British writer Salman Rushdie in an exclusive interview to CNN-IBN which discussed modern Islam, said that the idea of the holy war seems to be growing popular amongst the youth in economically disadvantaged economies. Rushdie said jihad gave a sense of direction to largely unemployed youth in these countries who had no means of a good life.
Rushdie's comments come at a time when anti-US protests have rocked the Middle East, and even some parts in south India, over a movie that is purported to be anti-Islam. The increasingly violent demonstrations have claimed a number of lives, including that of the US ambassador to Libya.
These are some highlights of the interview.
"What has now developed is a harsher Islam, partly because of the spread of Wahabi ideas. Many of these countries are economically very disadvantaged and the jihad seems to give the youth direction, a purpose, a sense of self-importance," he said.
Growing intolerance within India towards freedom of expression:
"The fact that Ramanujan's essay was removed from Delhi University syllabus, the attack on Rohinton Mistry's novel, which was immediately removed from the Bombay University syllabus, this attack on the cartoonist for his perfectly okay cartoons....I don't think India is that haven of creative thinking any longer, "
Rushdie further said said that he was tired of religion demanding special privileges. "There's no other idea in the world that demands protection. If ideas are strong, they can stand criticism."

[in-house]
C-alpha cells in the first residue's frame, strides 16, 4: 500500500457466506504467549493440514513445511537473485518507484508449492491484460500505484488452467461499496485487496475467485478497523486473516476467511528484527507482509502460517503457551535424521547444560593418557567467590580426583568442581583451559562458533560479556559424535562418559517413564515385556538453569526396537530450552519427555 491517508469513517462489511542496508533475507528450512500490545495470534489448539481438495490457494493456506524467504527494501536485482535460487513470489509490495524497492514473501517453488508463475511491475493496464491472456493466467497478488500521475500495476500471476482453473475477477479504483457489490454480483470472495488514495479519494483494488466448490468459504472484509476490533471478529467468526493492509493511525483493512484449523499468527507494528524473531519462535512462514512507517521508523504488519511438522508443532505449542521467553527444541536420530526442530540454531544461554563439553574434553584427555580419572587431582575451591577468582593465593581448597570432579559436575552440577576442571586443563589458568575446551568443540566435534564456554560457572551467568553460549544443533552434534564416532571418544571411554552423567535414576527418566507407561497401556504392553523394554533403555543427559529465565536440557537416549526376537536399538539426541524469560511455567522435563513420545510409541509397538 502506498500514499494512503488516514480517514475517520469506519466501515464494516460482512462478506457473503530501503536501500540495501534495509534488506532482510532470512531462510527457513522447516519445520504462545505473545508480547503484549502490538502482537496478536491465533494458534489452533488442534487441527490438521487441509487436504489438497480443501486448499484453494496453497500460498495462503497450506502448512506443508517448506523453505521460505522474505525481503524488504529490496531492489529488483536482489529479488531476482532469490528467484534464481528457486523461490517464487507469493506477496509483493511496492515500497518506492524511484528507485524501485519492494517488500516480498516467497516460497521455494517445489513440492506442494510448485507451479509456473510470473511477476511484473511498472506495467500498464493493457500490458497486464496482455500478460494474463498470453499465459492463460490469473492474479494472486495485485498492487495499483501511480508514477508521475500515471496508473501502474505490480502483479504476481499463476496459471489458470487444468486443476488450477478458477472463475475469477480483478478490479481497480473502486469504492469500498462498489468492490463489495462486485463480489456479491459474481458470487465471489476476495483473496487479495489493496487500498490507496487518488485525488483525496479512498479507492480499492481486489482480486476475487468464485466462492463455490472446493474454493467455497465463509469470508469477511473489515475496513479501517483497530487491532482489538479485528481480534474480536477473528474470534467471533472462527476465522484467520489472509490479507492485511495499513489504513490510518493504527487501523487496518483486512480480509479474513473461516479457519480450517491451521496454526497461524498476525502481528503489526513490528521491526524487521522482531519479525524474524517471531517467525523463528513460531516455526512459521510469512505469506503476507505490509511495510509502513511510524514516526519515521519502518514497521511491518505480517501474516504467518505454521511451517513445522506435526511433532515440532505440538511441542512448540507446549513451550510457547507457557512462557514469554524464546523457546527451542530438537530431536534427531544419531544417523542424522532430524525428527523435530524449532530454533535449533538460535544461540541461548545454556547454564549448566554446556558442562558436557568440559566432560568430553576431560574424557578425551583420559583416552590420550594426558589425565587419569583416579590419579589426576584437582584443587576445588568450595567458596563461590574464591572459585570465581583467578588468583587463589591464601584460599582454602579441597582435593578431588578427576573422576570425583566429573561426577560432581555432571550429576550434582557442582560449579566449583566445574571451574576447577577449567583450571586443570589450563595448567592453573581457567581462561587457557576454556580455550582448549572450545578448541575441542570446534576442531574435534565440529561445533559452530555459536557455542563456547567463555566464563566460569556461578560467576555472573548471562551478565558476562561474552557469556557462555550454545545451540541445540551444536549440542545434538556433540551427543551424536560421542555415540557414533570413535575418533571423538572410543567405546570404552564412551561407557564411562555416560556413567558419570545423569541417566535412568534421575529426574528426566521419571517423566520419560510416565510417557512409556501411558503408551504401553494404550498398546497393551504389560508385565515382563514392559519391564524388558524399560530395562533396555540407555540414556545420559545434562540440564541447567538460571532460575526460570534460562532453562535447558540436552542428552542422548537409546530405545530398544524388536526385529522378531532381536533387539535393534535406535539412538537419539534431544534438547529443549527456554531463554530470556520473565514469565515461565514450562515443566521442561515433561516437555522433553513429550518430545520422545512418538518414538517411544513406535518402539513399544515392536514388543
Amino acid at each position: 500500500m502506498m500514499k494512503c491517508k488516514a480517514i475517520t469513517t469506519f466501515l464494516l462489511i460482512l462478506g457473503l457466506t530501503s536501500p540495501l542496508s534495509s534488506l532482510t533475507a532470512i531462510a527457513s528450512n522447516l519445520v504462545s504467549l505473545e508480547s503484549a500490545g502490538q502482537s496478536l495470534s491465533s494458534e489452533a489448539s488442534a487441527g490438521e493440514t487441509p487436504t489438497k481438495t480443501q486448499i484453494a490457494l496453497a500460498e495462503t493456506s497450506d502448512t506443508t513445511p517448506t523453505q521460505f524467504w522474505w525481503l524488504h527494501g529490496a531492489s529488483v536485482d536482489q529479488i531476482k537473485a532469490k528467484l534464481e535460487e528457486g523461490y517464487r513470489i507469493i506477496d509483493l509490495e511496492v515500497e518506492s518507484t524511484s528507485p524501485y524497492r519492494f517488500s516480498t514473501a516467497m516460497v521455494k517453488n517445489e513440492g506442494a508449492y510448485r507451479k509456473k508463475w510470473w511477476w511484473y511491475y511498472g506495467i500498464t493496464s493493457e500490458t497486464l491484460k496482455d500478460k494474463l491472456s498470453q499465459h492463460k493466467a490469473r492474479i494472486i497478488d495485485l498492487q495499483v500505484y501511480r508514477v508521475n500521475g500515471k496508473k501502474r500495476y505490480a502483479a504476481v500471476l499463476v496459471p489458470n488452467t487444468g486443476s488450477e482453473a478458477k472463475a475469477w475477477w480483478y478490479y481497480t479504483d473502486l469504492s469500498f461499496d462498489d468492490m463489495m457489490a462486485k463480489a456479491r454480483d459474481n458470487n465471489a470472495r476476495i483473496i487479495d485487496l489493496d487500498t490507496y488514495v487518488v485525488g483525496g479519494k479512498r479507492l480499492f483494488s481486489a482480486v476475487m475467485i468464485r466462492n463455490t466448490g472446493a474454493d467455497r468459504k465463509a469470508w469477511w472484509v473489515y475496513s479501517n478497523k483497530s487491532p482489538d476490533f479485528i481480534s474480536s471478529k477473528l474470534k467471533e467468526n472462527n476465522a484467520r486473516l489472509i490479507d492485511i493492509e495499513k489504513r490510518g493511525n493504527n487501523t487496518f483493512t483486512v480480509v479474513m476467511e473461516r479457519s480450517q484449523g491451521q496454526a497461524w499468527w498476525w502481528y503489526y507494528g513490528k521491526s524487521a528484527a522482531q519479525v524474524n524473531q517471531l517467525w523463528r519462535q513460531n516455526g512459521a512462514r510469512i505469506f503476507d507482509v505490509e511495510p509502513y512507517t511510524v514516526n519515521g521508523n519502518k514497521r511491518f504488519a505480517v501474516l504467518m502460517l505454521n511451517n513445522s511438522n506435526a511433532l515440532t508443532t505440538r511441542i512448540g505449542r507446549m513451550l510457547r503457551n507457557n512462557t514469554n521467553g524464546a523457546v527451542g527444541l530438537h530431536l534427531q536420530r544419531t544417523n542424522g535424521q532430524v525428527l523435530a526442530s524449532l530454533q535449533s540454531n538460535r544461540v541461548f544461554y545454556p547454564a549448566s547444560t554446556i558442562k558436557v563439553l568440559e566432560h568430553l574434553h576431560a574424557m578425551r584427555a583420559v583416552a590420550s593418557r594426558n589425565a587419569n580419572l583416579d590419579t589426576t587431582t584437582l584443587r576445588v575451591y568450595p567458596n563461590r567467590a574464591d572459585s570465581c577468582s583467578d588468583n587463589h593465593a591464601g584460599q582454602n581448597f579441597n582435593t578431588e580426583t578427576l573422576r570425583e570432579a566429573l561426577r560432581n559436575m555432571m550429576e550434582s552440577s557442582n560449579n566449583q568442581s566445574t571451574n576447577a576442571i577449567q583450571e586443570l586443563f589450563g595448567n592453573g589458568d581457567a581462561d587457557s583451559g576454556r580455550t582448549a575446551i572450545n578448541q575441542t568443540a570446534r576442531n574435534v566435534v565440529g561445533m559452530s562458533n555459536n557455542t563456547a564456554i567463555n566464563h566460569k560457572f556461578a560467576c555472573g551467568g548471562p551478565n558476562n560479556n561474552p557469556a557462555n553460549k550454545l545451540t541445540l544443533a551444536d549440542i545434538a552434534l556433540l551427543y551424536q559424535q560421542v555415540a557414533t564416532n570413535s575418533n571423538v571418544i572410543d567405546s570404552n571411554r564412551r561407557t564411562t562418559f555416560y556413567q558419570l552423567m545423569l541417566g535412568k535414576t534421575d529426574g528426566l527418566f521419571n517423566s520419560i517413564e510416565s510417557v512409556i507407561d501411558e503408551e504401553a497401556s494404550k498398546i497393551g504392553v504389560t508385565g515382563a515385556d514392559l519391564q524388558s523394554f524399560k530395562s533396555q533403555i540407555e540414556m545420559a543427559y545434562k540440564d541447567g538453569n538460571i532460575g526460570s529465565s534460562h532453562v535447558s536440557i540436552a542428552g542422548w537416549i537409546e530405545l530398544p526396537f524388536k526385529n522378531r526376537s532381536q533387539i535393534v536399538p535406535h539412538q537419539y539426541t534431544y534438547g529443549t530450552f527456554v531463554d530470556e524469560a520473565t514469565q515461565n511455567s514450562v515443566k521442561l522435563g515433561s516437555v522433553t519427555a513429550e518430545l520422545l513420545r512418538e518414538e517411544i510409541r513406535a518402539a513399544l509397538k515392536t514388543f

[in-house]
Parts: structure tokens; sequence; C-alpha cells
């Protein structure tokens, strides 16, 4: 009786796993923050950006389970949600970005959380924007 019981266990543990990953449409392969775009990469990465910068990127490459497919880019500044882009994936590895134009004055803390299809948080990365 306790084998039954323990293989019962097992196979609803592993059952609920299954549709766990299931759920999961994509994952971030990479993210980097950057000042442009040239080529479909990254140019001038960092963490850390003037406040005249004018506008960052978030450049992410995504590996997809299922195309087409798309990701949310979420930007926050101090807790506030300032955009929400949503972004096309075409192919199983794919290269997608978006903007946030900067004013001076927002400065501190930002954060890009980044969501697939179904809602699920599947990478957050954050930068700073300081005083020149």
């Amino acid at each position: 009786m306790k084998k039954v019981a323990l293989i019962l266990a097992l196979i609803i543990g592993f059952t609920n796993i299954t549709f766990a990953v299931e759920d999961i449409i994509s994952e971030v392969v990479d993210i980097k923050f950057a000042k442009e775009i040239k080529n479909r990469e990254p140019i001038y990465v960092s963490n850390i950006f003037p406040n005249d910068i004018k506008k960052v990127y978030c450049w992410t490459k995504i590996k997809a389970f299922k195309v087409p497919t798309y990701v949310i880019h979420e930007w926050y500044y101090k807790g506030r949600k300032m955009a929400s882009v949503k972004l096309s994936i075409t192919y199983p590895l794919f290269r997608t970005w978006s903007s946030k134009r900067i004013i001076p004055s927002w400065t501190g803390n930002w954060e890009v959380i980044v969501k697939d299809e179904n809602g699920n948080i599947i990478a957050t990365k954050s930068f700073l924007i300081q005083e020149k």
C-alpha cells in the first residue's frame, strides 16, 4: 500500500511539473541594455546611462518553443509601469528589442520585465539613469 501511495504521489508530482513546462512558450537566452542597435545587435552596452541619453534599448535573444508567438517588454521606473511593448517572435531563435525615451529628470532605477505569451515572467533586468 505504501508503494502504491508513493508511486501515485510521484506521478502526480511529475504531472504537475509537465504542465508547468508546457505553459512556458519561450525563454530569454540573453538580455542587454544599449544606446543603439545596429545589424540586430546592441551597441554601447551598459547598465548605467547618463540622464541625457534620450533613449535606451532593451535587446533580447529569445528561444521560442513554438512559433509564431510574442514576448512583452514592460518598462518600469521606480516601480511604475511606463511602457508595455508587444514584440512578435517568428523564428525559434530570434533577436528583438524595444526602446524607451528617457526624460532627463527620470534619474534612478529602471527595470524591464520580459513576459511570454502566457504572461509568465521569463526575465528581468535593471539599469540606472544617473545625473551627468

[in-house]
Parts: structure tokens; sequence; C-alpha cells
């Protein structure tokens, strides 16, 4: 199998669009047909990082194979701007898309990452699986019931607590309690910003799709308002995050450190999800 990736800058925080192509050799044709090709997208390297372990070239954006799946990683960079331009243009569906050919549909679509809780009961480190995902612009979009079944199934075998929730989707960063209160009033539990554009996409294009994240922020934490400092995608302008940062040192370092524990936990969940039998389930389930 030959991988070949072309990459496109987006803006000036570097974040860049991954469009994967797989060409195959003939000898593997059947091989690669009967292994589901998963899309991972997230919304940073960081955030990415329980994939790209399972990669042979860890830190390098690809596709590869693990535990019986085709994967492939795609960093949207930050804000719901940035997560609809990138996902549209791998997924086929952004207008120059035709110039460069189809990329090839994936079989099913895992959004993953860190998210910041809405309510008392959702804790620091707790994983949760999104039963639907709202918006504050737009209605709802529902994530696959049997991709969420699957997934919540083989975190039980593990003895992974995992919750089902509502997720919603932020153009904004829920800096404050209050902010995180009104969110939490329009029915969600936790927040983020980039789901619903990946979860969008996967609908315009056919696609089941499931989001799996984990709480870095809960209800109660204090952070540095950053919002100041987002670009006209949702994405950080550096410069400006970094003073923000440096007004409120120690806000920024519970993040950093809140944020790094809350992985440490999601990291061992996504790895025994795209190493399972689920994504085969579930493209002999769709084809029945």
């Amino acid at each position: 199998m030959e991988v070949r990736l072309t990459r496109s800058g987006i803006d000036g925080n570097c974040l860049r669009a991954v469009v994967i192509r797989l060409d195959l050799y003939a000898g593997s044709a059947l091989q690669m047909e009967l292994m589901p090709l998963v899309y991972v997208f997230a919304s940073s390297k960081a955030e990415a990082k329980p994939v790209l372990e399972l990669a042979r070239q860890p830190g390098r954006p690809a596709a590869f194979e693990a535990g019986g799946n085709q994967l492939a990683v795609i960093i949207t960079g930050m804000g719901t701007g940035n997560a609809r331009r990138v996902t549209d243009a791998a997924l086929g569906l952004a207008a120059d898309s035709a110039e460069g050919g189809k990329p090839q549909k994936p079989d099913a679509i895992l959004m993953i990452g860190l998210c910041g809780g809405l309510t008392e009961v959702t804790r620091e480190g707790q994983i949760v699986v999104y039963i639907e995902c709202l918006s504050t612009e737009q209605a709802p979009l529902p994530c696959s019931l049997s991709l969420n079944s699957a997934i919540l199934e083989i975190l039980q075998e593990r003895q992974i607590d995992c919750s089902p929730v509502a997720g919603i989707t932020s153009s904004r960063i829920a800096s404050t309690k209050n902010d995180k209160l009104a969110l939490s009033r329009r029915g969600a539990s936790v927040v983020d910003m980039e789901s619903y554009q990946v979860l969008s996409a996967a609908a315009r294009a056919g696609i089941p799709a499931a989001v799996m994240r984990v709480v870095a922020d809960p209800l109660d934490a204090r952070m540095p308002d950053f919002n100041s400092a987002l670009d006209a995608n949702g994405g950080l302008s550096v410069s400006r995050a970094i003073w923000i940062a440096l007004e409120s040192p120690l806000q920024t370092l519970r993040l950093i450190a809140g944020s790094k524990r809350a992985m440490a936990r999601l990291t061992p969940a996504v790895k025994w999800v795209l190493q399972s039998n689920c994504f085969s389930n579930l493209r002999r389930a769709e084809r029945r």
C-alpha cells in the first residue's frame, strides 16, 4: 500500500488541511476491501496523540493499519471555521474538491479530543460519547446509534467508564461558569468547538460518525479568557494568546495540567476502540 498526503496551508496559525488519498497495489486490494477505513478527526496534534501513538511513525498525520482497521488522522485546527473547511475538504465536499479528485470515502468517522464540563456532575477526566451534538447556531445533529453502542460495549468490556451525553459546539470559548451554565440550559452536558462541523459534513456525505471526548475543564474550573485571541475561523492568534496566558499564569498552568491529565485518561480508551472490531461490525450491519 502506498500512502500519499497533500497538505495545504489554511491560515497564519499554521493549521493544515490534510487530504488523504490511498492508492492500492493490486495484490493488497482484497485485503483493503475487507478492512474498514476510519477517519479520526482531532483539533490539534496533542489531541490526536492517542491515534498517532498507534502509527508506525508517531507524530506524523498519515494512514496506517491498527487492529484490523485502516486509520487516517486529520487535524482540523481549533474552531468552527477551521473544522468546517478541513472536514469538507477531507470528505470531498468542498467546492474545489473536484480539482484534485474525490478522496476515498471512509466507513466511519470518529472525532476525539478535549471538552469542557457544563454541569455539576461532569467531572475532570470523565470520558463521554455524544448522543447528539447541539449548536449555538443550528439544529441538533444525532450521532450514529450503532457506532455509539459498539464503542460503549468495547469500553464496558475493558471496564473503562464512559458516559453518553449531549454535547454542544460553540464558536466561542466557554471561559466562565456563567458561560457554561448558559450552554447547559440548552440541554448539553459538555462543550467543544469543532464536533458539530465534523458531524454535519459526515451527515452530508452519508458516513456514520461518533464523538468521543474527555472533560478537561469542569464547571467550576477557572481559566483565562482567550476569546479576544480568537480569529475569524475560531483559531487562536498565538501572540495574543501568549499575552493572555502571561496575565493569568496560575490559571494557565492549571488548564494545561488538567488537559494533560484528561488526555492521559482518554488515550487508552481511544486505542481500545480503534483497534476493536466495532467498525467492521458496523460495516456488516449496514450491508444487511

Rushdie also rubbished reports that his film Midnight's Children has not found an Indian distributor. "I saw some stupid stories saying that India was insisting my voiceover narration be taken off the film so that it could be shown - and that's just garbage," he claimed.
Meanwhile, an Iranian religious foundation has raised its reward for the killing of British writer Salman Rushdie to $3.3 million, a media report said. The reward of the 15 Khordad Foundation was increased by $500,000, the ISNA news agency reported Sunday.
The announcement comes amidst a wave of riots that swept acrosss the globe after the release of the US-made short film titled Innocence of Muslims, although the novelist has nothing to do with this movie.
Rushdie, an Indian-born British writer, was condemned to death in 1989 by Iran's late religious leader Ayatollah Ruhollah Khomeini, over his novel The Satanic Verses.
The Iranian leader dubbed the novel as blasphemous and offensive to Islam and issued a fatwa (religious edict) calling for Rushdie's death. The initial bounty for the writer's head was $1 million but has been increased several times since.